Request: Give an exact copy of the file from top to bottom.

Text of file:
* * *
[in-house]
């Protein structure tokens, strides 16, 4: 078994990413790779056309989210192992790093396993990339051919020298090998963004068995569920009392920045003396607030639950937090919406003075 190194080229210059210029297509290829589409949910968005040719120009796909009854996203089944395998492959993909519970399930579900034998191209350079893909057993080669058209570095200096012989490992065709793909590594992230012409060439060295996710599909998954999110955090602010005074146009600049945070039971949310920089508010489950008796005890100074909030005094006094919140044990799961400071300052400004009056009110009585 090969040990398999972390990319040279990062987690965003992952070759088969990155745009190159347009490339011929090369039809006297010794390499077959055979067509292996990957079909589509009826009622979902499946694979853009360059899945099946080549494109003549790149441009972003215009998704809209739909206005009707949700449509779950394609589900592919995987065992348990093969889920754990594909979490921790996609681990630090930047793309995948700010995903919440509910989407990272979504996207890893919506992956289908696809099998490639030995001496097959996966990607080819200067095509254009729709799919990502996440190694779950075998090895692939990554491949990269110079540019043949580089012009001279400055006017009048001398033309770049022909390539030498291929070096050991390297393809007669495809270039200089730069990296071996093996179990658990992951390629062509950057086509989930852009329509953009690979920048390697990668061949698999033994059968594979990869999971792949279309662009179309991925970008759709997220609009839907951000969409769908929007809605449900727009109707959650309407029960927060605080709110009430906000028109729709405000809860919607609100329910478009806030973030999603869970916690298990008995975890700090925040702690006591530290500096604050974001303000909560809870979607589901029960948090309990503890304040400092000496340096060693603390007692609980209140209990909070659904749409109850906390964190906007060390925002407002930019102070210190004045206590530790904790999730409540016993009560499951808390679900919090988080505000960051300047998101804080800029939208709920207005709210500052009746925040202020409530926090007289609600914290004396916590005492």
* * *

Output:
[in-house]
């Protein structure tokens, strides 16, 4: 078994990413790779056309989210192992790093396993990339051919020298090998963004068995569920009392920045003396607030639950937090919406003075 190194080229210059210029297509290829589409949910968005040719120009796909009854996203089944395998492959993909519970399930579900034998191209350079893909057993080669058209570095200096012989490992065709793909590594992230012409060439060295996710599909998954999110955090602010005074146009600049945070039971949310920089508010489950008796005890100074909030005094006094919140044990799961400071300052400004009056009110009585 090969040990398999972390990319040279990062987690965003992952070759088969990155745009190159347009490339011929090369039809006297010794390499077959055979067509292996990957079909589509009826009622979902499946694979853009360059899945099946080549494109003549790149441009972003215009998704809209739909206005009707949700449509779950394609589900592919995987065992348990093969889920754990594909979490921790996609681990630090930047793309995948700010995903919440509910989407990272979504996207890893919506992956289908696809099998490639030995001496097959996966990607080819200067095509254009729709799919990502996440190694779950075998090895692939990554491949990269110079540019043949580089012009001279400055006017009048001398033309770049022909390539030498291929070096050991390297393809007669495809270039200089730069990296071996093996179990658990992951390629062509950057086509989930852009329509953009690979920048390697990668061949698999033994059968594979990869999971792949279309662009179309991925970008759709997220609009839907951000969409769908929007809605449900727009109707959650309407029960927060605080709110009430906000028109729709405000809860919607609100329910478009806030973030999603869970916690298990008995975890700090925040702690006591530290500096604050974001303000909560809870979607589901029960948090309990503890304040400092000496340096060693603390007692609980209140209990909070659904749409109850906390964190906007060390925002407002930019102070210190004045206590530790904790999730409540016993009560499951808390679900919090988080505000960051300047998101804080800029939208709920207005709210500052009746925040202020409530926090007289609600914290004396916590005492």